When Angelo Carmine was marched into the courtroom, his heart leaped for joy, for the judge on the bench was Giovanni Buscetta, a man who had been on the Carmine payroll for the last fifteen years and who was a frequent guest at the Carmine house. Carmine knew at last that justice was going to be served.

The trial began. Angelo Carmine looked to omerta, the Sicilian code of silence, to protect him. But to his astonishment, the chief witness for the state turned out to be none other than Benito Patas, the bodyguard. Patas had been with the Carmine family so long and had been so trusted that he had been allowed to be in the room at meetings where confidential matters of business were discussed, and since that business consisted of every illegal activity on the police statutes, Patas had been privy to a great deal of information. When the police apprehended Patas minutes after he had cold-bloodedly murdered and muti-lated the new boyfriend of his mistress, they had threatened him with life imprisonment, and Patas had reluctantly agreed to help the police build their case against Carmine in exchange for a lighter sentence. Now, to Angelo Carmine's horrified disbelief, he sat in the courtroom and listened to Patas reveal the innermost secrets of the Carmine fiefdom.

Lucia was also in the courtroom every day listening to the man who had been her lover destroy her father and her brothers.

Benito Patas's testimony opened the floodgates. Once the commissioner's investigation began, dozens of victims came forward to tell their stories of what Angelo Carmine and his hoodlums had done to them. The Mafia had muscled into their businesses, blackmailed them, forced them into prostitution, murdered or crippled their loved ones, sold drugs to their children. The list of horrors was endless.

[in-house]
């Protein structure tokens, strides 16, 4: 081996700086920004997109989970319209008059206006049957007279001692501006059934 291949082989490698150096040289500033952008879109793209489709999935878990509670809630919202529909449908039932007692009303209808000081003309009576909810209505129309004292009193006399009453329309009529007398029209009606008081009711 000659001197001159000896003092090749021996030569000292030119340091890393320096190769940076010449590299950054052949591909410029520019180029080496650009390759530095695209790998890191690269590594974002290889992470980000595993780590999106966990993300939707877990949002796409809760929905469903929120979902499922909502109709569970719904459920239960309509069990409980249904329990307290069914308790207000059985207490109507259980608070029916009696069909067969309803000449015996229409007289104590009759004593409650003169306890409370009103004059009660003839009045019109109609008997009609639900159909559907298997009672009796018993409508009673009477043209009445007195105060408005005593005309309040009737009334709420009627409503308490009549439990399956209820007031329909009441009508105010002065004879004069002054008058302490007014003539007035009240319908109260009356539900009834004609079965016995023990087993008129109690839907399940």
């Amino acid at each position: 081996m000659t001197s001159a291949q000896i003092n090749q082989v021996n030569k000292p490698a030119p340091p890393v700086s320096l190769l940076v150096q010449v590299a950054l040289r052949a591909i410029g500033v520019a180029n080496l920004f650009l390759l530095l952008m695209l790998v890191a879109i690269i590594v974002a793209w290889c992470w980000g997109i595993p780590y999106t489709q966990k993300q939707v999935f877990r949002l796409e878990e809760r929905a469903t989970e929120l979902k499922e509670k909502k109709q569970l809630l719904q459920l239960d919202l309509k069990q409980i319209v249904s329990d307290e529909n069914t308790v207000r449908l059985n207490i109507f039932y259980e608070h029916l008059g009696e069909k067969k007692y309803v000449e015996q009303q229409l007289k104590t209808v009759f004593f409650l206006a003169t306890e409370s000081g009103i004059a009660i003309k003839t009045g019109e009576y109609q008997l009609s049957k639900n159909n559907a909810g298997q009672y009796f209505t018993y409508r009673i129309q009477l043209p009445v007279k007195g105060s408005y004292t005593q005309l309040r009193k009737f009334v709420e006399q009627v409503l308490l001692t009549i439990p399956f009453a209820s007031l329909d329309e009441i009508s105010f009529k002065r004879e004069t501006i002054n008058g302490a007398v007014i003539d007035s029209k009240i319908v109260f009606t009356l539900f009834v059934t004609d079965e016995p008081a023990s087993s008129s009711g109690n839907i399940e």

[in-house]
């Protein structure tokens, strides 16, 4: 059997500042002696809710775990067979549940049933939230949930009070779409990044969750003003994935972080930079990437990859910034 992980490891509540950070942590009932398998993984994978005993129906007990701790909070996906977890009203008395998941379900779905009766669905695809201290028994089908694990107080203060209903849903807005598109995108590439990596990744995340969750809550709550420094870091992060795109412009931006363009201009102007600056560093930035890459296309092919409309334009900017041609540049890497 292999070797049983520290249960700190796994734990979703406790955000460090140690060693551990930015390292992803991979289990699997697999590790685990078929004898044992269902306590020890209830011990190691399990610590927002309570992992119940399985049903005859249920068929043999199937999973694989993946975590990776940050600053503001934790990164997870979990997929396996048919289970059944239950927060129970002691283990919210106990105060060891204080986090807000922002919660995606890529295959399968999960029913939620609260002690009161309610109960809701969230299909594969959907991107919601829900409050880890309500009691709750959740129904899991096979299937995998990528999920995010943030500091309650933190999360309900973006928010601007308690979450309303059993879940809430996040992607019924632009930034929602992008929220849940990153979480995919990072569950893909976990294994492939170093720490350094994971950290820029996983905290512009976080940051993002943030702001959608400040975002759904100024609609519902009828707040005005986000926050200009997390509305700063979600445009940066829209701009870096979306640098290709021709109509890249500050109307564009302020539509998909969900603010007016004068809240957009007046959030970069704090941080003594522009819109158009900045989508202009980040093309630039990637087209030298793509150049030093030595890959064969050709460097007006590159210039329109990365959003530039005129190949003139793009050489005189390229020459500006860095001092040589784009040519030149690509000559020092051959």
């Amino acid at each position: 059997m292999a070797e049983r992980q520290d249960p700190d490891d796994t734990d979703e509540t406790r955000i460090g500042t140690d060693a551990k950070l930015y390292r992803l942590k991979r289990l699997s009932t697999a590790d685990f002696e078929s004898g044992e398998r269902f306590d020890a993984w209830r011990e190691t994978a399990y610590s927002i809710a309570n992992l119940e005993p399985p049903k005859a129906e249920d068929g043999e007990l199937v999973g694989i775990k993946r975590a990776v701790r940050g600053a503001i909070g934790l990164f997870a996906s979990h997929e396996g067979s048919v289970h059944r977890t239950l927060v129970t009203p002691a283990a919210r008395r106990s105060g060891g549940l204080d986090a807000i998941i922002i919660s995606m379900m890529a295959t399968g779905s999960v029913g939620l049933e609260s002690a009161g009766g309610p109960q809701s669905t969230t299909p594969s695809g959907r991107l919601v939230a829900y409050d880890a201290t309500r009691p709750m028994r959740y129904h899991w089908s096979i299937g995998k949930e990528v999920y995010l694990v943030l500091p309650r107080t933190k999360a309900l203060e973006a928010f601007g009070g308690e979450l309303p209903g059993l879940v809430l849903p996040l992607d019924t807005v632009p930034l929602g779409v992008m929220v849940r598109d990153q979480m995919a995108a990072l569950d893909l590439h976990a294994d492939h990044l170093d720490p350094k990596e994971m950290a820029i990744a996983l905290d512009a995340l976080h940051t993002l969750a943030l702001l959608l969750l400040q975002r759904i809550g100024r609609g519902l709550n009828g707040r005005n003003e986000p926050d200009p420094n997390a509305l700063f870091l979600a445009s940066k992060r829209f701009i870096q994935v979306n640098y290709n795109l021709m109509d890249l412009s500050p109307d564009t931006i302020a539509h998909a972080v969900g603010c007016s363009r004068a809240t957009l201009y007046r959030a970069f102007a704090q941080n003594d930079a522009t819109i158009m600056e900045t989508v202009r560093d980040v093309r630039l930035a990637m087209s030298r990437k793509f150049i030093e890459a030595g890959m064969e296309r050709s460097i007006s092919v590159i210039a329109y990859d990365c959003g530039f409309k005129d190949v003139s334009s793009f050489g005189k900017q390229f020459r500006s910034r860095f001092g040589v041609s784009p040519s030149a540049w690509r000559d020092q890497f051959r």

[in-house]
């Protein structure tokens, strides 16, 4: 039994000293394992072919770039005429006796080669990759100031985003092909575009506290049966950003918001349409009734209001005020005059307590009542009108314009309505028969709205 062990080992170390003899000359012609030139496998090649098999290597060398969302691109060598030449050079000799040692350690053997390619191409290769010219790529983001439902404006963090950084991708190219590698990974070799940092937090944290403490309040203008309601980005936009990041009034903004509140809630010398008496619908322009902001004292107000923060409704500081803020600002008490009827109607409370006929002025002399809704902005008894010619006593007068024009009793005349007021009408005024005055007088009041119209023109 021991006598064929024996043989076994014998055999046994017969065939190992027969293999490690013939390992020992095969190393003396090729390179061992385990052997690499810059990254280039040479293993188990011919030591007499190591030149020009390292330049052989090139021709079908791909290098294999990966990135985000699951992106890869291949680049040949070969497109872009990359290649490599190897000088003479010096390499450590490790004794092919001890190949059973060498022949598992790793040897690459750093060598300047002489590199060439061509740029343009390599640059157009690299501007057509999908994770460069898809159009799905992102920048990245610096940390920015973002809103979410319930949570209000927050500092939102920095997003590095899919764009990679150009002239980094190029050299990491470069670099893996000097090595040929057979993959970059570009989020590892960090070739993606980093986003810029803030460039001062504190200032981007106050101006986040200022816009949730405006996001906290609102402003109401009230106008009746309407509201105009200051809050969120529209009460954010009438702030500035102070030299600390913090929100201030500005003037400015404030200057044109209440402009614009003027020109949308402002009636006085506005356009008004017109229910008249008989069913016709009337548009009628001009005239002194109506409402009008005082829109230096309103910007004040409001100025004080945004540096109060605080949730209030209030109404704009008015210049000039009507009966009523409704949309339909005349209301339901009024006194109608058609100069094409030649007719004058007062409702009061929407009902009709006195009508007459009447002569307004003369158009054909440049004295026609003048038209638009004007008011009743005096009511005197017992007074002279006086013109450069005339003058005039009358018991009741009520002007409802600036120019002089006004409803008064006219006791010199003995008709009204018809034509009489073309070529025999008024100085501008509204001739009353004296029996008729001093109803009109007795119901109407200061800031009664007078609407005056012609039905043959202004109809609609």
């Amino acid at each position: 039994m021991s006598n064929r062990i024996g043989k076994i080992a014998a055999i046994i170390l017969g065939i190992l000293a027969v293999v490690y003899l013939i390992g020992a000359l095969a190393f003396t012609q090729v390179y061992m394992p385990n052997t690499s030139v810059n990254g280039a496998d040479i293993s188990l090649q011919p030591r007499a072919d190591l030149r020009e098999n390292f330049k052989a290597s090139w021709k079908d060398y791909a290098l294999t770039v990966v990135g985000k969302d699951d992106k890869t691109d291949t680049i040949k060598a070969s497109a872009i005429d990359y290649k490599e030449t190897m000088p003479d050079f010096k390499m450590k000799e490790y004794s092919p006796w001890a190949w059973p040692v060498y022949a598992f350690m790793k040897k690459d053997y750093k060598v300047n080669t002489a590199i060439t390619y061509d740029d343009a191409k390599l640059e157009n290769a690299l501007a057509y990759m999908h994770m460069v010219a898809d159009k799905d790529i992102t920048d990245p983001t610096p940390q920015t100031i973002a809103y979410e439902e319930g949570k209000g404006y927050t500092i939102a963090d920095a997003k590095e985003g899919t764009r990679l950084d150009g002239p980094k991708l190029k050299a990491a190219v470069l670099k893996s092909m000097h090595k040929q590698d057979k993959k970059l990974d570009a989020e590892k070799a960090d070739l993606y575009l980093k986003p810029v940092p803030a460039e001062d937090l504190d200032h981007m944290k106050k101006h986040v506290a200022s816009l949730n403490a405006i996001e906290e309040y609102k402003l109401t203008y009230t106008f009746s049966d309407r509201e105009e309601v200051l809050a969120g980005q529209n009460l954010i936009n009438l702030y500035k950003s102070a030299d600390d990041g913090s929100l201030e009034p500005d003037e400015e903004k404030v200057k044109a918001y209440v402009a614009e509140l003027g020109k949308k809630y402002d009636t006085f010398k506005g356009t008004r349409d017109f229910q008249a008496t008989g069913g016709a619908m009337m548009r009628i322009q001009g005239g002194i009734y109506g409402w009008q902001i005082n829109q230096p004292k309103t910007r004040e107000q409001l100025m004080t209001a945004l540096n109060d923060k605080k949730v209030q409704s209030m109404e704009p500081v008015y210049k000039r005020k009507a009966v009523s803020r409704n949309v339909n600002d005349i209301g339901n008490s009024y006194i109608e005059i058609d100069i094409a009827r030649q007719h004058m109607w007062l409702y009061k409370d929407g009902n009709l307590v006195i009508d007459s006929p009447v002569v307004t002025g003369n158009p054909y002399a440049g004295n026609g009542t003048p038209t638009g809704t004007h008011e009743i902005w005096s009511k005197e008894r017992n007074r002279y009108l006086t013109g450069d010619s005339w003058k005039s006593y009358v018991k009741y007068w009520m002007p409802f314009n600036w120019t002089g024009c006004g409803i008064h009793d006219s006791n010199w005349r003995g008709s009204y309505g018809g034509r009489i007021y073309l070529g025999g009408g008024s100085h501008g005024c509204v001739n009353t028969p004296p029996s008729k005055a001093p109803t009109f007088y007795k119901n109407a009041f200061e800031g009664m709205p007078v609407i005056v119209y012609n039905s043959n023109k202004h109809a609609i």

Even more damaging was the testimony of the pentiti, the repentant members of the Mafia who decided to talk.

Lucia was allowed to visit her father in prison.

He greeted her cheerfully. He hugged her and whispered, "Do not worry, faccia d'angelo. Judge Giovanni Buscetta is my secret ace in the hole. He knows all the tricks of the law. He will use them to see that your brothers and I are acquitted."

Angelo Carmine proved to be a poor prophet.

The public had been outraged by the excesses of the Mafia, and when the trial finally ended, Judge Giovanni Buscetta, an astute political animal, sentenced the other Mafia members to long prison terms and Angelo Carmine and his two sons to the maximum permitted by Italian law - life imprisonment, a mandatory sentence of twenty-eight years.

For Angelo Carmine it was a death sentence.

All of Italy cheered. Justice had finally triumphed. But to Lucia, it was a nightmare beyond imagining. The three men she loved most in the world were being sent to hell.

Once again, Lucia was allowed to visit her father in his cell. The overnight change in him was heartbreaking. In the space of a few days, he had become an old man. His figure had shrunk and his healthy, ruddy complexion had turned sallow.